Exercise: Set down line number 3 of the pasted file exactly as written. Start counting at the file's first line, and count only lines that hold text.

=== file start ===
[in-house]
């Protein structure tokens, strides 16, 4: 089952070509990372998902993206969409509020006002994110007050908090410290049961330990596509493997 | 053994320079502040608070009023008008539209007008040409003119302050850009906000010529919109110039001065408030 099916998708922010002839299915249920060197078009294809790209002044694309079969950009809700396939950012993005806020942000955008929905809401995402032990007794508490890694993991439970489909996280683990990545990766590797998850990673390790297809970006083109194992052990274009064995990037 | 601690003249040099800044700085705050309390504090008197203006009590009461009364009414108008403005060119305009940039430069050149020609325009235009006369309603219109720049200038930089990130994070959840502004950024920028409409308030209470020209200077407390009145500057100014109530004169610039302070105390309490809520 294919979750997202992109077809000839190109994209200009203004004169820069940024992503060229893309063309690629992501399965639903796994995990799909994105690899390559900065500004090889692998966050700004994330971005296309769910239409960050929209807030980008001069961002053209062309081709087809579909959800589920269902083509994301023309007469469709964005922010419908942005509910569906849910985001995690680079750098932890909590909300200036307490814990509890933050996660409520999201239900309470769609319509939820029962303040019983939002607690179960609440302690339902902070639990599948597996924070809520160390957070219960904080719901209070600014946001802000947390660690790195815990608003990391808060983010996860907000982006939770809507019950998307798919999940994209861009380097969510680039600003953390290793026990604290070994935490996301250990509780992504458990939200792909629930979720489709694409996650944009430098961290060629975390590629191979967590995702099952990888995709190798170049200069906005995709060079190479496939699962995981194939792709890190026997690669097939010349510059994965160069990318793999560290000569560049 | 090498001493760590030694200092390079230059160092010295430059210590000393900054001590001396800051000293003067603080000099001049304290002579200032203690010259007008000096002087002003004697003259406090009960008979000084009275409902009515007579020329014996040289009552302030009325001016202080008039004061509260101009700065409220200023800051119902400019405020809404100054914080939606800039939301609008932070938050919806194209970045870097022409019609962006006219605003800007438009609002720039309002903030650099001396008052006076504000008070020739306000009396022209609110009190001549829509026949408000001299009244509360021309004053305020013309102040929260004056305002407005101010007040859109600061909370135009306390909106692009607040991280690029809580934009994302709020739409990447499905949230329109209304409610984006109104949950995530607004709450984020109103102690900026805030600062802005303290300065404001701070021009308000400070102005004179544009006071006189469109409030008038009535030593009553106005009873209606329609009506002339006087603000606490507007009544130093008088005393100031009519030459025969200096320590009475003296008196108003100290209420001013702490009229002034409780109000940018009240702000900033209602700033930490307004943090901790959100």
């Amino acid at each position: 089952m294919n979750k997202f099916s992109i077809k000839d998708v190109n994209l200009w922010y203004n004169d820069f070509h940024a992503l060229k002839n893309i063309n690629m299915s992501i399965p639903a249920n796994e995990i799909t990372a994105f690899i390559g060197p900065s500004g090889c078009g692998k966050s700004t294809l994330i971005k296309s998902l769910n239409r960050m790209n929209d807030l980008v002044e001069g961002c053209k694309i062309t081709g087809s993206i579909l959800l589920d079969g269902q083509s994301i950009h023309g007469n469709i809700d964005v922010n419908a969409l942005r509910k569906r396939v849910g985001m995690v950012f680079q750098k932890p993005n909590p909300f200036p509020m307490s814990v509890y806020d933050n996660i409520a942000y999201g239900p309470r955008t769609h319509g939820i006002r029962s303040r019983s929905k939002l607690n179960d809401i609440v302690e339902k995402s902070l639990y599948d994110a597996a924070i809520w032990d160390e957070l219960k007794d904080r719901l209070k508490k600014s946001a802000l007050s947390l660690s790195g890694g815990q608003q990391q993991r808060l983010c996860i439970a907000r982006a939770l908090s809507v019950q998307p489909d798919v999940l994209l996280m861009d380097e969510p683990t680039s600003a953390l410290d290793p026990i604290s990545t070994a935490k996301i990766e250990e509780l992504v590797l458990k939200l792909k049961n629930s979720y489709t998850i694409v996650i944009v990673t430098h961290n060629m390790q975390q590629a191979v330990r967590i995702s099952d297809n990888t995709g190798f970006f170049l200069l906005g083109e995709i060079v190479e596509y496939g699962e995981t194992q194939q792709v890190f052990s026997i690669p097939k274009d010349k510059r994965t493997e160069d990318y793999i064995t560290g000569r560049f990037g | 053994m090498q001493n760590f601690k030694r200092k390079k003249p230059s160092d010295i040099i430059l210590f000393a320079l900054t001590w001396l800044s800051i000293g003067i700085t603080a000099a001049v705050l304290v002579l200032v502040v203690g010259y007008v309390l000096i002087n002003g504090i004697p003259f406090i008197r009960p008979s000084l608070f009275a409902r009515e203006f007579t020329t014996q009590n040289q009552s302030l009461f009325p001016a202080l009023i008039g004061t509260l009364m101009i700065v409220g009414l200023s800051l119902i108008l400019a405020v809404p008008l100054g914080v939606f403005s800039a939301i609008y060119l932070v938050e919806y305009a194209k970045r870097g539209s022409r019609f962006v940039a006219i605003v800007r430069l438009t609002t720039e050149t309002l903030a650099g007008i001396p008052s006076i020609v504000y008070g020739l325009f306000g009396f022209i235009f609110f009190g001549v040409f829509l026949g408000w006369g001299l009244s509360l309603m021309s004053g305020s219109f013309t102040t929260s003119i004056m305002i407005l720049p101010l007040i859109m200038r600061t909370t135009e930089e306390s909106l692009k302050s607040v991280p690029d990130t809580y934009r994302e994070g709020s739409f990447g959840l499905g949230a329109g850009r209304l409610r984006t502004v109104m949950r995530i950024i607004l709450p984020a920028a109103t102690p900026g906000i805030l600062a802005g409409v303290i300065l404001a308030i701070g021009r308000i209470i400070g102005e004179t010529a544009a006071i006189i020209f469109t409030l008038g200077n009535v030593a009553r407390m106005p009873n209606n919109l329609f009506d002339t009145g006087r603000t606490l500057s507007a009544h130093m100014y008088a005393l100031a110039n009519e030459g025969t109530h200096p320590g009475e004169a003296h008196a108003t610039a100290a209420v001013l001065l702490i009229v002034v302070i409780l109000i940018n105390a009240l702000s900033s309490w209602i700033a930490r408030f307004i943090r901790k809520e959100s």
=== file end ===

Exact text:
């Amino acid at each position: 089952m294919n979750k997202f099916s992109i077809k000839d998708v190109n994209l200009w922010y203004n004169d820069f070509h940024a992503l060229k002839n893309i063309n690629m299915s992501i399965p639903a249920n796994e995990i799909t990372a994105f690899i390559g060197p900065s500004g090889c078009g692998k966050s700004t294809l994330i971005k296309s998902l769910n239409r960050m790209n929209d807030l980008v002044e001069g961002c053209k694309i062309t081709g087809s993206i579909l959800l589920d079969g269902q083509s994301i950009h023309g007469n469709i809700d964005v922010n419908a969409l942005r509910k569906r396939v849910g985001m995690v950012f680079q750098k932890p993005n909590p909300f200036p509020m307490s814990v509890y806020d933050n996660i409520a942000y999201g239900p309470r955008t769609h319509g939820i006002r029962s303040r019983s929905k939002l607690n179960d809401i609440v302690e339902k995402s902070l639990y599948d994110a597996a924070i809520w032990d160390e957070l219960k007794d904080r719901l209070k508490k600014s946001a802000l007050s947390l660690s790195g890694g815990q608003q990391q993991r808060l983010c996860i439970a907000r982006a939770l908090s809507v019950q998307p489909d798919v999940l994209l996280m861009d380097e969510p683990t680039s600003a953390l410290d290793p026990i604290s990545t070994a935490k996301i990766e250990e509780l992504v590797l458990k939200l792909k049961n629930s979720y489709t998850i694409v996650i944009v990673t430098h961290n060629m390790q975390q590629a191979v330990r967590i995702s099952d297809n990888t995709g190798f970006f170049l200069l906005g083109e995709i060079v190479e596509y496939g699962e995981t194992q194939q792709v890190f052990s026997i690669p097939k274009d010349k510059r994965t493997e160069d990318y793999i064995t560290g000569r560049f990037g | 053994m090498q001493n760590f601690k030694r200092k390079k003249p230059s160092d010295i040099i430059l210590f000393a320079l900054t001590w001396l800044s800051i000293g003067i700085t603080a000099a001049v705050l304290v002579l200032v502040v203690g010259y007008v309390l000096i002087n002003g504090i004697p003259f406090i008197r009960p008979s000084l608070f009275a409902r009515e203006f007579t020329t014996q009590n040289q009552s302030l009461f009325p001016a202080l009023i008039g004061t509260l009364m101009i700065v409220g009414l200023s800051l119902i108008l400019a405020v809404p008008l100054g914080v939606f403005s800039a939301i609008y060119l932070v938050e919806y305009a194209k970045r870097g539209s022409r019609f962006v940039a006219i605003v800007r430069l438009t609002t720039e050149t309002l903030a650099g007008i001396p008052s006076i020609v504000y008070g020739l325009f306000g009396f022209i235009f609110f009190g001549v040409f829509l026949g408000w006369g001299l009244s509360l309603m021309s004053g305020s219109f013309t102040t929260s003119i004056m305002i407005l720049p101010l007040i859109m200038r600061t909370t135009e930089e306390s909106l692009k302050s607040v991280p690029d990130t809580y934009r994302e994070g709020s739409f990447g959840l499905g949230a329109g850009r209304l409610r984006t502004v109104m949950r995530i950024i607004l709450p984020a920028a109103t102690p900026g906000i805030l600062a802005g409409v303290i300065l404001a308030i701070g021009r308000i209470i400070g102005e004179t010529a544009a006071i006189i020209f469109t409030l008038g200077n009535v030593a009553r407390m106005p009873n209606n919109l329609f009506d002339t009145g006087r603000t606490l500057s507007a009544h130093m100014y008088a005393l100031a110039n009519e030459g025969t109530h200096p320590g009475e004169a003296h008196a108003t610039a100290a209420v001013l001065l702490i009229v002034v302070i409780l109000i940018n105390a009240l702000s900033s309490w209602i700033a930490r408030f307004i943090r901790k809520e959100s």